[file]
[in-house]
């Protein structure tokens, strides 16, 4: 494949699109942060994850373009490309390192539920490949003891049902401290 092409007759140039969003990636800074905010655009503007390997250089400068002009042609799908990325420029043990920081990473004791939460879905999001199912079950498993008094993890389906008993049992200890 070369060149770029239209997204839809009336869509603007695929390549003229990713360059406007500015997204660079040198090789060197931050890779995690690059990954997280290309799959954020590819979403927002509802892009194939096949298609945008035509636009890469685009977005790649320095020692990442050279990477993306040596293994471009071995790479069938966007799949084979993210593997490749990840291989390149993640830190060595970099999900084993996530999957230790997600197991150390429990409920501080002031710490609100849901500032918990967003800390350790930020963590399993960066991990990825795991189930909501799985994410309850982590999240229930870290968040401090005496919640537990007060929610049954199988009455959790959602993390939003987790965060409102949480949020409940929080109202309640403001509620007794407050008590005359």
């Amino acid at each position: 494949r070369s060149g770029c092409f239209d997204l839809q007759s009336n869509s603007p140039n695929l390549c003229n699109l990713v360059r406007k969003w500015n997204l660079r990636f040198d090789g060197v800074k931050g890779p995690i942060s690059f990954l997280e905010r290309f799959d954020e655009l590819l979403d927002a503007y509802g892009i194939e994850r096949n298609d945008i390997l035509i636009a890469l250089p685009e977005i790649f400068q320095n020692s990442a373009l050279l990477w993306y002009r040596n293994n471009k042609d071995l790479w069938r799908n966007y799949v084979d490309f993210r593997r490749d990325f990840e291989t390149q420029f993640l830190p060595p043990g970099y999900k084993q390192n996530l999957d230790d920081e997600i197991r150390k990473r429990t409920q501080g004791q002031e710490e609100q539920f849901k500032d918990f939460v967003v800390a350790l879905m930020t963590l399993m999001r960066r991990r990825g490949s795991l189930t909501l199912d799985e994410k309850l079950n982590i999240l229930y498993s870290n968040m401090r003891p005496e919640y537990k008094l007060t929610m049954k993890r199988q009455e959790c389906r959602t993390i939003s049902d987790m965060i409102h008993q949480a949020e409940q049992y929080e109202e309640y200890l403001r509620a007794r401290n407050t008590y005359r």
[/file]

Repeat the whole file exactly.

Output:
[in-house]
């Protein structure tokens, strides 16, 4: 494949699109942060994850373009490309390192539920490949003891049902401290 092409007759140039969003990636800074905010655009503007390997250089400068002009042609799908990325420029043990920081990473004791939460879905999001199912079950498993008094993890389906008993049992200890 070369060149770029239209997204839809009336869509603007695929390549003229990713360059406007500015997204660079040198090789060197931050890779995690690059990954997280290309799959954020590819979403927002509802892009194939096949298609945008035509636009890469685009977005790649320095020692990442050279990477993306040596293994471009071995790479069938966007799949084979993210593997490749990840291989390149993640830190060595970099999900084993996530999957230790997600197991150390429990409920501080002031710490609100849901500032918990967003800390350790930020963590399993960066991990990825795991189930909501799985994410309850982590999240229930870290968040401090005496919640537990007060929610049954199988009455959790959602993390939003987790965060409102949480949020409940929080109202309640403001509620007794407050008590005359």
């Amino acid at each position: 494949r070369s060149g770029c092409f239209d997204l839809q007759s009336n869509s603007p140039n695929l390549c003229n699109l990713v360059r406007k969003w500015n997204l660079r990636f040198d090789g060197v800074k931050g890779p995690i942060s690059f990954l997280e905010r290309f799959d954020e655009l590819l979403d927002a503007y509802g892009i194939e994850r096949n298609d945008i390997l035509i636009a890469l250089p685009e977005i790649f400068q320095n020692s990442a373009l050279l990477w993306y002009r040596n293994n471009k042609d071995l790479w069938r799908n966007y799949v084979d490309f993210r593997r490749d990325f990840e291989t390149q420029f993640l830190p060595p043990g970099y999900k084993q390192n996530l999957d230790d920081e997600i197991r150390k990473r429990t409920q501080g004791q002031e710490e609100q539920f849901k500032d918990f939460v967003v800390a350790l879905m930020t963590l399993m999001r960066r991990r990825g490949s795991l189930t909501l199912d799985e994410k309850l079950n982590i999240l229930y498993s870290n968040m401090r003891p005496e919640y537990k008094l007060t929610m049954k993890r199988q009455e959790c389906r959602t993390i939003s049902d987790m965060i409102h008993q949480a949020e409940q049992y929080e109202e309640y200890l403001r509620a007794r401290n407050t008590y005359r």